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Smart phone business for 2008

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January 1, 2007 10:00 by



Springwise, phone, innovation

1. Teaching people to use their feature-rich phones: Since the dawn of the personal computer age, millions of us have attended training classes to learn how to build better spreadsheets and killer PowerPoint presentations. Now, as cell phones and other mobile gadgets become increasingly complex and loaded with features, entrepreneurs are finding similar opportunities in the mobile market.

2. Voice to text dictation from any cell phone: Turning any cell phone into an eager personal scribe, Jott transforms spoken messages into text. After signing up for the service online and validating their phone number and email address, users dial Jott’s toll free number, speak for up to 30 seconds and then hang up. Jott transcribes the spoken words into writing, and sends the message to its destination as an email or text message.

3. Launch your own mobile network: We’ve written about mobile virtual network operators for gay customers, for 16-24 year olds and for charity. Now, anyone can start their own MVNO using Sonopia, which launched earlier this week. Sonopia works with Verizon to handle calls and data transfer, and lets anyone from rock bands to church groups set up their own mobile network brand.

4. Zero cents per minute: Blyk, a mobile virtual network operator that launched this year, bills itself as a pan-European free mobile operator for young people. The company offers 16 to 24-year-olds 217 texts and 43 minutes every month, for free, funded by advertising.

5. Selling wine by sms: After encountering a great wine in a restaurant or at a friend’s house, instead of vowing to remember the name and vintage, Dutch consumers can now dash off an sms to BuyYourWine.com. The online wine seller quotes them a price and delivery details, and customers can order a bottle or case by texting back.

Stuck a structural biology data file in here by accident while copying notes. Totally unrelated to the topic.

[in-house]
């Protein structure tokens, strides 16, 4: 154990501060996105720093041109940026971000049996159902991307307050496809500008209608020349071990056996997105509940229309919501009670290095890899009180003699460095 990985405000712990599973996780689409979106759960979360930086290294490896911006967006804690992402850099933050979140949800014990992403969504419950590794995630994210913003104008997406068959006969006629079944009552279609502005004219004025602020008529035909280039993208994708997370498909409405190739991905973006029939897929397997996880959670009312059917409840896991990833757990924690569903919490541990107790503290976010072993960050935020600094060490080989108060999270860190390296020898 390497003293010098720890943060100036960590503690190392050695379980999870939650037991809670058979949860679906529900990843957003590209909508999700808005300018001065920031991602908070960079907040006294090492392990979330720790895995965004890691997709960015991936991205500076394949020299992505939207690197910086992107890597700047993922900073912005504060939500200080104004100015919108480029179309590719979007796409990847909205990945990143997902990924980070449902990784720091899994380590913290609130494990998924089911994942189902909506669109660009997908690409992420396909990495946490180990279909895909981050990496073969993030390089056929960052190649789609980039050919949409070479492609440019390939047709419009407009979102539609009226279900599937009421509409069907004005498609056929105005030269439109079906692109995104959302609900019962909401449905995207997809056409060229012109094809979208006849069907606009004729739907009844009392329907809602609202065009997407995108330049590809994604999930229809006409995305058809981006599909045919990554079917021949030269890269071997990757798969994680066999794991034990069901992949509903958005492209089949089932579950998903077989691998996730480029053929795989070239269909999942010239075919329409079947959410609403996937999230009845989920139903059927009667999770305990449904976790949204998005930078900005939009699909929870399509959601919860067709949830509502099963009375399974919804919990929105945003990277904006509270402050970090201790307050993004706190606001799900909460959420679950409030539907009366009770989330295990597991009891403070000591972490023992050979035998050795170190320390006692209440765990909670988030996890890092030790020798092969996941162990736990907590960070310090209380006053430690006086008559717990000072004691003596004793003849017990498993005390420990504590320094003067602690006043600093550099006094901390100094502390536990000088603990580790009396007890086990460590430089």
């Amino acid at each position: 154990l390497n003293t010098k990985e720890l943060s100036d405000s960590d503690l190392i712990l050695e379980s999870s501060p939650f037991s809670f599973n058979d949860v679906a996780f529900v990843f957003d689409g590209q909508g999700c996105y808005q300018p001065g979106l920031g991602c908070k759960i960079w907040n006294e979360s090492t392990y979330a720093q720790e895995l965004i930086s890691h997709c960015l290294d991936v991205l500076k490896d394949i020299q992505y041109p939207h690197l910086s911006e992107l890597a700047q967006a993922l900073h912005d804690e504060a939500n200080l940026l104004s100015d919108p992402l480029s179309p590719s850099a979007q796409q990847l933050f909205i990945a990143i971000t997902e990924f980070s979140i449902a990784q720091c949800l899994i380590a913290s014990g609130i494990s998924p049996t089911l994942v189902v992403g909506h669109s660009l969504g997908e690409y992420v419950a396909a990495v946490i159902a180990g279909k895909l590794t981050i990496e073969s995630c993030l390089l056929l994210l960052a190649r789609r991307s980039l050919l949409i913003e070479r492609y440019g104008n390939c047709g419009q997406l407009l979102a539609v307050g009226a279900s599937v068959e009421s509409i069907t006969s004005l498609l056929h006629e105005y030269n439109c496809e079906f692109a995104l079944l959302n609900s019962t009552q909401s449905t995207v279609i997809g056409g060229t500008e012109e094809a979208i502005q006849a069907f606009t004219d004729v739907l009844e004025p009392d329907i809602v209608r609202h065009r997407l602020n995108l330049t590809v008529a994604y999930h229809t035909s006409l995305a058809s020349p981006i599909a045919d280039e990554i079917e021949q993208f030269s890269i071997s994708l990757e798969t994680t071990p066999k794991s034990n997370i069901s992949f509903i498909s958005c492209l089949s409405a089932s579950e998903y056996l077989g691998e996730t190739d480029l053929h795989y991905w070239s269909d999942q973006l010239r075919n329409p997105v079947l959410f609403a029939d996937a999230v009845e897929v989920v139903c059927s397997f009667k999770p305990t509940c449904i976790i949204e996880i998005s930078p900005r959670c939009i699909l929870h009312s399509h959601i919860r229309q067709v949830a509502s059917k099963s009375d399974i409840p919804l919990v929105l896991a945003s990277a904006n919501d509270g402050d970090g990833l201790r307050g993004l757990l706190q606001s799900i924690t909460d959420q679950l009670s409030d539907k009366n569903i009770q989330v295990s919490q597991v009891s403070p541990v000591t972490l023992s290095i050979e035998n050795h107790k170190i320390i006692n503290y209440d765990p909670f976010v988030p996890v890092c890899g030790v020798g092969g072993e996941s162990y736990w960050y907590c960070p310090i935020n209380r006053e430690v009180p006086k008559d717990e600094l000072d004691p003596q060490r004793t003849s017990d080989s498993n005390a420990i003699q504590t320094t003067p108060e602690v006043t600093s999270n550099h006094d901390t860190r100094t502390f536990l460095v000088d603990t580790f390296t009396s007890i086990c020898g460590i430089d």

6. Build your own mobile phone: US start-up Bug Labs wants to harness consumer creativity by enabling tech-savvy do-it-yourselfers to create their own mobile devices. The company has designed several basic hardware modules that snap together like building blocks to perform whatever mobile function their owners desire.

7. A Blind Call: accidental charity: Every cell phone user has done it: forgot to lock their phone’s keypad and accidentally called the first person in the contact list. Usually some unlucky person by the name of Aaron or Abigail. Belgian ad agency Duval Guillaume came up with a clever campaign that turns accidental calls into semi-accidental donations to the Belgian League for the Blind.

8. Mobile loo locator: While some mobile services work towards such lofty goals as helping people find their soul mates, or making local government more efficient, others focus on more basic needs. San Francisco’s MizPee and London’s SatLav are location-based services that let people use their mobile phones to find the nearest public toilet.

9. Nutritionists on speed dial: Most dieticians agree that food awareness and healthy eating habits beat a fad diet any day. The problem is that most people don’t have the discipline, time or interest to continuously track what they’re eating and how many calories each meal or snack adds to their daily intake. Two services, in Japan and Canada, let consumers use their cameraphones to track their meals and have them analysed by nutritionists.

10. Dialogue t-shirts: T-shirts have long been conversation starters, letting their wearers express bold political views, support their favourite artist or display their quirky sense of humour. Reactee takes the interaction to another level by harnessing the power of text messaging, creating t-shirts that “text back”.



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